4. I wish I would have known my Father but I wish him a Happy Father’s Day anyway as he gave me life and for that I am very grateful. Happy Father’s Day to all the Dads and Moms who play both roles. ๐Ÿ™‚

    1. Yes Debbie! Happy Father’s Day to the moms who have played both roles, indeed. They sure are super women ๐Ÿ˜‰

  5. This is my 3rd Father’s Day without my father. He was 82, and I am so thankful that I was able to express to him over the years how much I appreciated him, One of the most important things a father can do for a daughter is to show her what kind of man she should marry. Even when I was too young to realize it, I knew what to look for in a spouse. My dad gave me many gifts, but one of the greatest was to demonstrate everyday in his quiet , humble, dignified way what a “real” man was

  6. I think that the number one thing that you should always say to your dad is that you love him no matter what. I know that I always tell my dad I love him.

    1. Definitely. We screw up a lot and still need to hear those words. So good, Destini

  7. This is a great read, Dale. I’ve literally laid in bed paralyzed by the fear of losing my Dad on more occasions than I can count. After all, it’s inevitable, right? This goes a long way.

  8. What happened? UK based fathers don’t know about Bill Cosby? He’s among the best of TV dsds! Your list of fictional dads is incomplete!

  9. I just sent number three to my two oldest children, ages 16 and 14. They are tough on my husband because he’s tough on them. Meaning, they don’t understand and they think he’s just a scary guy, not considering that for 15 years his pay was the only income and that he was only person providing a roof over their heads, food in their mouths and the toys (now IPhones) that they so desire! I sent them the post, and tried to explain that yes, he’s tough, but he bears SO much responsibility…he’s essentially directly responsible for the welfare of 4 human beings! Should he slack off and lose his job, they suffer greatly! At any rate, great post and I hope it helps provide my children some insight….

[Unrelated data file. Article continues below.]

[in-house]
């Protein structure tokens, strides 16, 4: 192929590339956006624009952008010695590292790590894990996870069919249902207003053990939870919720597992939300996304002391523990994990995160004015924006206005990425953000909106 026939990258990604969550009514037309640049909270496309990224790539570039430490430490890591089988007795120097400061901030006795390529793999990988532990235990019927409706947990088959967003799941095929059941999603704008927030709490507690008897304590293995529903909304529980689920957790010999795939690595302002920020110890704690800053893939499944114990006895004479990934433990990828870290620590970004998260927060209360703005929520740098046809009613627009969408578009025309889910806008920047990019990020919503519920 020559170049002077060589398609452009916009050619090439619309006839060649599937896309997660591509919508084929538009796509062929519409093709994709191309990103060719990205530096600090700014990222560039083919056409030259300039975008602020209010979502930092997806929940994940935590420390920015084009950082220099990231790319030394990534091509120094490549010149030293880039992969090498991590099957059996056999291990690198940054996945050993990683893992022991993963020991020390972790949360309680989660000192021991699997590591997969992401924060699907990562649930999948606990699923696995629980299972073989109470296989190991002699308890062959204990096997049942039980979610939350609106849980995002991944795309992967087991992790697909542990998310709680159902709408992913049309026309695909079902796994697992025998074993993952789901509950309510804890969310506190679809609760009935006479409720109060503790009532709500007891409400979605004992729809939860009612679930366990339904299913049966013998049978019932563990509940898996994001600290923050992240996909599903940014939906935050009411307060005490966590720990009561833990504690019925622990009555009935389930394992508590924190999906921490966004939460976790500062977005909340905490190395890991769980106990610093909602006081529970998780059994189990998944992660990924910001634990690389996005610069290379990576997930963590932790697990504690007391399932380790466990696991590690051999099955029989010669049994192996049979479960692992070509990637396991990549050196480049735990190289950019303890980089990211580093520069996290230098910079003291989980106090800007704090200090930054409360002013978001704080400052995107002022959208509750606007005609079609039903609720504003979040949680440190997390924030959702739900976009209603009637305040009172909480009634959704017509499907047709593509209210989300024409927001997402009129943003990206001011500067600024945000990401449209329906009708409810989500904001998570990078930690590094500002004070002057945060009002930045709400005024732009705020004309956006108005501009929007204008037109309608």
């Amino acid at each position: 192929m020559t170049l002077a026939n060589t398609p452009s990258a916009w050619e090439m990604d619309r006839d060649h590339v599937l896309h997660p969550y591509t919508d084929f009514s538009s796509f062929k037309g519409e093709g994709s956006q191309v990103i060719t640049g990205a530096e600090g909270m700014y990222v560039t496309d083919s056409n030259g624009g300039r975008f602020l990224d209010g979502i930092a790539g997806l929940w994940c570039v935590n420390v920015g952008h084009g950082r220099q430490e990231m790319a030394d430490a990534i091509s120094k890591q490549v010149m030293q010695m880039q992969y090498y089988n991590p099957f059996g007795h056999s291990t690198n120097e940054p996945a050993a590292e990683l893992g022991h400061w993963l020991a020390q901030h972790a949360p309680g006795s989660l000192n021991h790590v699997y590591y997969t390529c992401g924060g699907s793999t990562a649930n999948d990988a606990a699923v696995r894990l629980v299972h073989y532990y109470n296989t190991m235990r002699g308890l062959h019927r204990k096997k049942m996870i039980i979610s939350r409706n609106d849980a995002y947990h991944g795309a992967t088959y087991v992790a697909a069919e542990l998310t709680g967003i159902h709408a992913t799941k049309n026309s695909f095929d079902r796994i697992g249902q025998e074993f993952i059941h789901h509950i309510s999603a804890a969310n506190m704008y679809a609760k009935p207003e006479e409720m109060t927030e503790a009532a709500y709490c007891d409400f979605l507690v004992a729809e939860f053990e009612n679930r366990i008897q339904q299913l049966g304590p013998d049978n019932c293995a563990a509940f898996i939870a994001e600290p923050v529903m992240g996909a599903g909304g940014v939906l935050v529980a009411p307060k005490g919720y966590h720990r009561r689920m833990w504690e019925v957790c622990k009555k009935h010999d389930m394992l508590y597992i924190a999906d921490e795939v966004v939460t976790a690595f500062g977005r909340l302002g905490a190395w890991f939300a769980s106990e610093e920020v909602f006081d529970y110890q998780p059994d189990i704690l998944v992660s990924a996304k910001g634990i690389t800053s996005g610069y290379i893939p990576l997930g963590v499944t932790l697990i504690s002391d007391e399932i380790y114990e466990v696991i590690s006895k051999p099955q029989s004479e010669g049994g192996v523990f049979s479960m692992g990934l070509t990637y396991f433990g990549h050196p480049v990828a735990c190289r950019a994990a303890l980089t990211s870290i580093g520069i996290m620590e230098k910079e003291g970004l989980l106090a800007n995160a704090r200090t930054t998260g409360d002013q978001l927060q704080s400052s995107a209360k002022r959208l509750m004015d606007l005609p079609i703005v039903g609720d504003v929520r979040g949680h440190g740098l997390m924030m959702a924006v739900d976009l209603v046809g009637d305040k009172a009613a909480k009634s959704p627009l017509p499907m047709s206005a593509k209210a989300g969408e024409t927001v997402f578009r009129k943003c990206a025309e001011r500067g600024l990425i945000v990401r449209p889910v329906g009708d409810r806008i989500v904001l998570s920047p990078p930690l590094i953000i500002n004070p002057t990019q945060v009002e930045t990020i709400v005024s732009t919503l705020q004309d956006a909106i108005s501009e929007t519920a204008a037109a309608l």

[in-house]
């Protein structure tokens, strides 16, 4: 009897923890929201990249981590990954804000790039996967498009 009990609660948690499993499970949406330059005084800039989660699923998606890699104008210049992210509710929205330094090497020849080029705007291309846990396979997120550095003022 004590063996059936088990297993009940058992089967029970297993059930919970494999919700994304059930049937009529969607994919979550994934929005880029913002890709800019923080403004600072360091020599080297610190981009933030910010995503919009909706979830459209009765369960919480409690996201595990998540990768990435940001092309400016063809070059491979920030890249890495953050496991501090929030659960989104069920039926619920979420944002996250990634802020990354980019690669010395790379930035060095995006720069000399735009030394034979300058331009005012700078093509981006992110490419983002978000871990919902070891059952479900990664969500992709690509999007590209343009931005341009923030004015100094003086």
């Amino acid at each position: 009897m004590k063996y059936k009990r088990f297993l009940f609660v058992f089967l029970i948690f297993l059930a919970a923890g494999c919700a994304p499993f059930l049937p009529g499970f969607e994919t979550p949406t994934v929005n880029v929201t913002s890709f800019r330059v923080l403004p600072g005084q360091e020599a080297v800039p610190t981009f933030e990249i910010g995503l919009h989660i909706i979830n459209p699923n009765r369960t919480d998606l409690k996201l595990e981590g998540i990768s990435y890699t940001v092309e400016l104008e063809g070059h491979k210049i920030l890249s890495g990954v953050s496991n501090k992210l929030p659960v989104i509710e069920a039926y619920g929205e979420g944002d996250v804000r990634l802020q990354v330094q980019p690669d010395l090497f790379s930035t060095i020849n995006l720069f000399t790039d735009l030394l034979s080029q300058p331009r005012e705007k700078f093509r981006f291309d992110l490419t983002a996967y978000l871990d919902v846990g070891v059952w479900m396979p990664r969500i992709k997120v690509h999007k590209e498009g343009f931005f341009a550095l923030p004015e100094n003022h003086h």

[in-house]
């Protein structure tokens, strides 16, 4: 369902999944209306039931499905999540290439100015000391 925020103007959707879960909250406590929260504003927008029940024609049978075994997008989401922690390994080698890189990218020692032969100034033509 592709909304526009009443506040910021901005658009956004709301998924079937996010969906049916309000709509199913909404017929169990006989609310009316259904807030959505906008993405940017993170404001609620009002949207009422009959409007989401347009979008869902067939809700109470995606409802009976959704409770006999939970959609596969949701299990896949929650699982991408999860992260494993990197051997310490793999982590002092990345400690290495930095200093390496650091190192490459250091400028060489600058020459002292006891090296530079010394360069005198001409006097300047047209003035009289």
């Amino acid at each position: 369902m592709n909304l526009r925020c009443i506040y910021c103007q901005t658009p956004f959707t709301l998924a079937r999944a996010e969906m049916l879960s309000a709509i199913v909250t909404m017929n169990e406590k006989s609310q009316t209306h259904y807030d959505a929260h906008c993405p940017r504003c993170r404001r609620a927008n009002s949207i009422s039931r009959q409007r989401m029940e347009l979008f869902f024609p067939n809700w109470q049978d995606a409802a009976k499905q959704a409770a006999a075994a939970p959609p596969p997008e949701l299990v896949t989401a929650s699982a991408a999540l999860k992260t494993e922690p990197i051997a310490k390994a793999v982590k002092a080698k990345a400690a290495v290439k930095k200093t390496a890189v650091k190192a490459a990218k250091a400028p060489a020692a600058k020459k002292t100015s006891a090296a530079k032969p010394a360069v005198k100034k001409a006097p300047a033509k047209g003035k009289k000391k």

Just want to add that he’s not mean. He’s just not “soft” like I am. He’s stricter – he enforces chores when I cannot, etc. He’s very loving and has always been affectionate but the kids know – when dad says do something, he’s serious!

  10. I’m sure there are great dads out there, but in my case, what would you call a father who is never home, chooses friends over family, a material person, a nagative kind of realist, physically and emotionally and verbally abusive, cheats on the wife and dares to touch areas of himself you’re not supposed to touch in public, even worse, in front of his own children, and also watches 18+ channels when he ‘thinks’ his children are asleep in the bedroom…? Also never fulfilled the family’s financial ‘needs’, so things the family ‘want’ are out of the question.

    I’m serious in asking this question, cause these FACTS can’t be explained unless the father is mentally unstable. Is there a reason or a serious of reasons to explain every single point I’ve written above? No one was able to answer the question with concrete proof or anything that can make sense with no contradictions. So is there any ray of hope the children can cling on? Noting that the parents are divorced now and the youngest child is in high school.

    I am the eldest child and only daughter, and I am giving up hope and trying to think of something to help me cope and put up with such a person until I get my own salary and think it over again before deciding to get rid of any clear proof of any relation with him (aka change my full name)

  11. I’m 15 and my dad moved to america (i live in belgium) when he and my mom got divorced, about eight years ago. I always resented him for leaving my mom alone to take care of three kids, and only calling once in a while, taking us on vacations one week a year, so even though he tried a few times, i never accepted to create a real relationship with him. After reading some of your articles, though, one week ago, i sent him a message about a good memory i had with him from when he was still in belgium, and we’ve been talking every night since then. I don’t know what it will lead to, but thank you.